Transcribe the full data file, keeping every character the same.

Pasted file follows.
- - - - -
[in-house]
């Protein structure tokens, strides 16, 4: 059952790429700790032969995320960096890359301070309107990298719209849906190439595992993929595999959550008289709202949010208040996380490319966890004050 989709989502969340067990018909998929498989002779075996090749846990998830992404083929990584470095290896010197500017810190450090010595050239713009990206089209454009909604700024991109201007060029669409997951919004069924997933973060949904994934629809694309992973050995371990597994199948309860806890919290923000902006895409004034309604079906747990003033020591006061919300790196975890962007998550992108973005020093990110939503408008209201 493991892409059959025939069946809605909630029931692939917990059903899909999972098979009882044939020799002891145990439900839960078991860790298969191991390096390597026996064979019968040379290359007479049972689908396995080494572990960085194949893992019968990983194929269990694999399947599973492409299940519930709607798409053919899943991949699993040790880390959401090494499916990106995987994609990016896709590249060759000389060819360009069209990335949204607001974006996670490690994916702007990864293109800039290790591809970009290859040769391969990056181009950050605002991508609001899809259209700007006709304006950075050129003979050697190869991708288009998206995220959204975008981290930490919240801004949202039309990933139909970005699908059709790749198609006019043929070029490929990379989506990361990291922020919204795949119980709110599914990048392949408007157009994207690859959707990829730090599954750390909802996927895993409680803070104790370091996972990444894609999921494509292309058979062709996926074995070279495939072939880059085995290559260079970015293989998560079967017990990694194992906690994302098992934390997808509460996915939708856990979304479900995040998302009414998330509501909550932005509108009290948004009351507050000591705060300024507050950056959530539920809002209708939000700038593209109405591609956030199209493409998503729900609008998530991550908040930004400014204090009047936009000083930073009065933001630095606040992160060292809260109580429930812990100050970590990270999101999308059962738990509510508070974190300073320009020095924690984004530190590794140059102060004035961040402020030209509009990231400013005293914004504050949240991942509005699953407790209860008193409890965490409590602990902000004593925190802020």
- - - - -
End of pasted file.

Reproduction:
[in-house]
């Protein structure tokens, strides 16, 4: 059952790429700790032969995320960096890359301070309107990298719209849906190439595992993929595999959550008289709202949010208040996380490319966890004050 989709989502969340067990018909998929498989002779075996090749846990998830992404083929990584470095290896010197500017810190450090010595050239713009990206089209454009909604700024991109201007060029669409997951919004069924997933973060949904994934629809694309992973050995371990597994199948309860806890919290923000902006895409004034309604079906747990003033020591006061919300790196975890962007998550992108973005020093990110939503408008209201 493991892409059959025939069946809605909630029931692939917990059903899909999972098979009882044939020799002891145990439900839960078991860790298969191991390096390597026996064979019968040379290359007479049972689908396995080494572990960085194949893992019968990983194929269990694999399947599973492409299940519930709607798409053919899943991949699993040790880390959401090494499916990106995987994609990016896709590249060759000389060819360009069209990335949204607001974006996670490690994916702007990864293109800039290790591809970009290859040769391969990056181009950050605002991508609001899809259209700007006709304006950075050129003979050697190869991708288009998206995220959204975008981290930490919240801004949202039309990933139909970005699908059709790749198609006019043929070029490929990379989506990361990291922020919204795949119980709110599914990048392949408007157009994207690859959707990829730090599954750390909802996927895993409680803070104790370091996972990444894609999921494509292309058979062709996926074995070279495939072939880059085995290559260079970015293989998560079967017990990694194992906690994302098992934390997808509460996915939708856990979304479900995040998302009414998330509501909550932005509108009290948004009351507050000591705060300024507050950056959530539920809002209708939000700038593209109405591609956030199209493409998503729900609008998530991550908040930004400014204090009047936009000083930073009065933001630095606040992160060292809260109580429930812990100050970590990270999101999308059962738990509510508070974190300073320009020095924690984004530190590794140059102060004035961040402020030209509009990231400013005293914004504050949240991942509005699953407790209860008193409890965490409590602990902000004593925190802020």